Archaeological Recording of the East Loggia at Hardwick Hall
Recent archaeological investigation of the East Loggia has revealed some interesting discoveries, including the names of some of craftsmen who helped build the Hall back in the 16th century.
What is a loggia?
There are two 'loggias' at Hardwick - both spanning the central sections of the west and east elevations of the Hall. The original purpose of these structures was to be multi-functional as they would have provided an elevated means to view the gardens as well as a secluded space for people to take exercise. One historic reference also suggests that the external roof space of the West Loggia was used by musicians to serenade guests whilst meals or events happened inside.
Revealing past mistakes
The archaeological survey, undertaken by Buildings Archaeologist Oliver Jessop, happened during the replacement of the lead on the East Loggia in autumn 2018. The survey has established that a lot of the East Loggia’s oak structure is original to the 1590s house, and it has also revealed some curiosities with its construction, including some mistakes by the original builders of the Hall! Firstly, the timbers are not set at right angles to the main wall of the house like you might expect. This may have happened because the structure was manoeuvred into position once the stone parapet had already been constructed and the carpenters had to improvise to make the loggia fit. Large empty sockets were also noted by Oliver in the corners of each recessed section of masonry hidden within the roof void. Presumably these were originally intended to take massive longitudinal beams along the face of the house however they were never used, again perhaps indicating that the carpentry details of the loggia were adapted as the construction of the Hall progressed.
Leaving their mark...
Whilst writing up his discoveries Oliver also undertook lots of detailed archival research, including examining Hardwick Hall's building accounts. By looking at these documents he managed to find the names of the masons, carpenters and plasterers that worked on the East Loggia in the 1590s, along with details on how long construction took, and how much they were paid.
For instance, the accounts detail that between August and October 1595 payments were made to William Gryffyne, [James] Adames and [?] Leonord, who were all masons, to carve the eight Tuscan columns, and in September 1595 (after the columns had started to be cut) Thomas Benbridg(e) ‘the carpenter’ was contracted for a sum of £10 to ‘frame, rering and board’ the two walks (Loggias) on either side of the house.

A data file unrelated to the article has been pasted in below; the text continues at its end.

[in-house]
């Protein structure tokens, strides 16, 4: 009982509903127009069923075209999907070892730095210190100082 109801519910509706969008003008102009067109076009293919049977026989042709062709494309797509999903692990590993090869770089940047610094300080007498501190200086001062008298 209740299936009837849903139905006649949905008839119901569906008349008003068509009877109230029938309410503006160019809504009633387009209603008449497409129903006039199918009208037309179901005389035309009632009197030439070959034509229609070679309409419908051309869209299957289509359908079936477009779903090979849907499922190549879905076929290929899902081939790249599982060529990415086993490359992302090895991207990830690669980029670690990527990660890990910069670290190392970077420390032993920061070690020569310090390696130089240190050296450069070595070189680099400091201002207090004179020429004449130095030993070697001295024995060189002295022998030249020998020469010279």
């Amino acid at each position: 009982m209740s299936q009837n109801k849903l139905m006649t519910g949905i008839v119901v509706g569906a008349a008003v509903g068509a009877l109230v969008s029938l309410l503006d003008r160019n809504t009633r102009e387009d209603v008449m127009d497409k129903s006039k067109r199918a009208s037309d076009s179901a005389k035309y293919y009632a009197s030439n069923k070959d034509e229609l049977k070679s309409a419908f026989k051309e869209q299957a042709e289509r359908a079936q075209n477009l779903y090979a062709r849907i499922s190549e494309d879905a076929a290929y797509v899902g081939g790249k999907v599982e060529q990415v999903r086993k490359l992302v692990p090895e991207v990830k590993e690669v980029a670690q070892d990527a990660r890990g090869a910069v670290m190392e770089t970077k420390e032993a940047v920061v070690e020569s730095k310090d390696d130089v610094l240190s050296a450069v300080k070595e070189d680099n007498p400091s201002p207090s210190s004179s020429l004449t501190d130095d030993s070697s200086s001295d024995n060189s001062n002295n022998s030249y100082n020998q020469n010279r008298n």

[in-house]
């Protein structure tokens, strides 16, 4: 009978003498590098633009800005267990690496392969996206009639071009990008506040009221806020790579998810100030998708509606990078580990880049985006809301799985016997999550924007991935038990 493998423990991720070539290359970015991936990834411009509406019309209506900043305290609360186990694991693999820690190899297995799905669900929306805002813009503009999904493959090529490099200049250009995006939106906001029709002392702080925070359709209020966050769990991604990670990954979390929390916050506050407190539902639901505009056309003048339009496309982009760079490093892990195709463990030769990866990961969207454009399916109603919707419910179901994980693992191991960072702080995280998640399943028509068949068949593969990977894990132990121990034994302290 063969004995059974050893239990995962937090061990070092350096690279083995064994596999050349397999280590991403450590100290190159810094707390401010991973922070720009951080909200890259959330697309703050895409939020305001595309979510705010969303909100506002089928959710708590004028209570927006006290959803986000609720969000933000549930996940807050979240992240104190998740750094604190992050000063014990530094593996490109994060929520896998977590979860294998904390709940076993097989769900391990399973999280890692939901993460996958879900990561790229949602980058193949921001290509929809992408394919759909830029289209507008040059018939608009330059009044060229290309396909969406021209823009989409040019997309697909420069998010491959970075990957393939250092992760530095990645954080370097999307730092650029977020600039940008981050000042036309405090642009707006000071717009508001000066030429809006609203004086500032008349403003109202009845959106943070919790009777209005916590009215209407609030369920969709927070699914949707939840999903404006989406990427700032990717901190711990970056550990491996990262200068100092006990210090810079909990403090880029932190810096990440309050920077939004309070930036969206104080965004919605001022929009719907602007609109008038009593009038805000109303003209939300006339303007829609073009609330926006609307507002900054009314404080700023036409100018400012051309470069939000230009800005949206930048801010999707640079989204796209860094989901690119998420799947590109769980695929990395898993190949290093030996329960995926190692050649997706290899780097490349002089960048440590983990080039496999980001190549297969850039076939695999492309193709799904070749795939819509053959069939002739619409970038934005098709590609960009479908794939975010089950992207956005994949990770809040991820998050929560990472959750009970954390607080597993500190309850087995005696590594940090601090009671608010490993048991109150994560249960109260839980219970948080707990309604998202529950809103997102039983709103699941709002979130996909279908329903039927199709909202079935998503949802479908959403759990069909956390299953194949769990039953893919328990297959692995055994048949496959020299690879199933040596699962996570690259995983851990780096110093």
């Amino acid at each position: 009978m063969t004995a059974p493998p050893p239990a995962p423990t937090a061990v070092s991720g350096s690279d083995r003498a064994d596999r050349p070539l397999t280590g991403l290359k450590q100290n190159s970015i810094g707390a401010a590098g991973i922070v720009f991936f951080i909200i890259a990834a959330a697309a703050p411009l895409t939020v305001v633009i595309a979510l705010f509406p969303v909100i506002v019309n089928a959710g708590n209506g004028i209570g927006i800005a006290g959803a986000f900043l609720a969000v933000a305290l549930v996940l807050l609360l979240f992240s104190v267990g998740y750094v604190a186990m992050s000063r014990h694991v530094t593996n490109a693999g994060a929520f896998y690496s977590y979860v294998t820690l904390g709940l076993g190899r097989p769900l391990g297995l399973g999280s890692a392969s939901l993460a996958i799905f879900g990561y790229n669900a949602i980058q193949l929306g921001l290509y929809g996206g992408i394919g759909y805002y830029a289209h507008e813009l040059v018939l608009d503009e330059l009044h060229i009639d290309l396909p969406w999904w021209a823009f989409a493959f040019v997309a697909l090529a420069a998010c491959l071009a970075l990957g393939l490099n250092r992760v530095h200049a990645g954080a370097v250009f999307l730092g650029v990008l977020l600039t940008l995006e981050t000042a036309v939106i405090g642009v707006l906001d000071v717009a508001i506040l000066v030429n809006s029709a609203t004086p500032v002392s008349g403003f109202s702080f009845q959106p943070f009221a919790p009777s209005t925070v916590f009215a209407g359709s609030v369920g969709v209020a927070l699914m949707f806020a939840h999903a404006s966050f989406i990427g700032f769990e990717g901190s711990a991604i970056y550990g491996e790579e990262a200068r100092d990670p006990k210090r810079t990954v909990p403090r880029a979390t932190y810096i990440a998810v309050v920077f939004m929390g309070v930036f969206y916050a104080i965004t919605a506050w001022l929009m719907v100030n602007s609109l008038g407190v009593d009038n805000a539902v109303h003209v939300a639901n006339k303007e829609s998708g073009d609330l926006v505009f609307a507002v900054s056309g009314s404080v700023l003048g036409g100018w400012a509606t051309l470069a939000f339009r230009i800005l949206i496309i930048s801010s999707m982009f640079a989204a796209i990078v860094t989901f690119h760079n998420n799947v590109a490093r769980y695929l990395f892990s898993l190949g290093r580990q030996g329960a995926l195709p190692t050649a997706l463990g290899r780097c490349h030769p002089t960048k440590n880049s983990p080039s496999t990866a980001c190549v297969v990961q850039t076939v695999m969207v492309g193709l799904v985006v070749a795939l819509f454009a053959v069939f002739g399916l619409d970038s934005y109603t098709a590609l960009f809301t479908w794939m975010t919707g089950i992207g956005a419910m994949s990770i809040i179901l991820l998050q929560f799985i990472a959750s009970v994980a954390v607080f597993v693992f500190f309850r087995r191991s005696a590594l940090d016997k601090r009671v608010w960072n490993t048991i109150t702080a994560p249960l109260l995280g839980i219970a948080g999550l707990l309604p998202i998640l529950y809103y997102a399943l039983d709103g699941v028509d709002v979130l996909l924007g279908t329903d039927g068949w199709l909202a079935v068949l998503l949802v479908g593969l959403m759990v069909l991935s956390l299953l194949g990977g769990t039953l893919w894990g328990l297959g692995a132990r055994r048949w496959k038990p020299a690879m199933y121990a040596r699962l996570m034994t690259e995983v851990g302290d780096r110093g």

Various pieces of graffiti were also recorded during the survey and have been since examined by Hardwick’s Project Curator Lauren Butler. The graffiti, found etched into one of the windows, appears to be from a mix of craftspeople, tourists and staff and dates from the 18th, 19th and 20th centuries. One of the etched inscriptions reads ‘Richard Dery’, whose name also appears on one of the fireplaces in the Long Gallery. Three generations of the Derry family ran the Hardwick Inn in the 17th & 18th centuries, including a Richard Derry who was the 3rd Earl’s bailiff. Another name - ‘Mary Ludlam, 1776’ – may be the same Mary Ludlam listed in local parish records as having married at Ault Hucknall church in 1777 and it’s interesting to wonder if she perhaps lived and/or worked on the Hardwick estate.
Even the craftsmen working of the loggia in the 1960s have left their mark. Various names and associated dates were recorded just inside the inspection hatch on the roof, and a copy of the Derbyshire Times newspaper (dated 1967) was also secreted under the lead for future workmen to find.
All in all, the work done on the East Loggia has demonstrated the real value of archaeological recording during programmes of repair and conservation, and it is hoped that a similar archaeological survey will also take place during similar forthcoming work on the West Loggia. It would be really interesting if some of the names etched onto the East Loggia window also turned up somewhere on the West Loggia!
A copy of the report by Oliver Jessop can be downloaded by searching Hardwick Hall on the National Trust’s Heritage Records Online website – https://heritagerecords.nationaltrust.org.uk/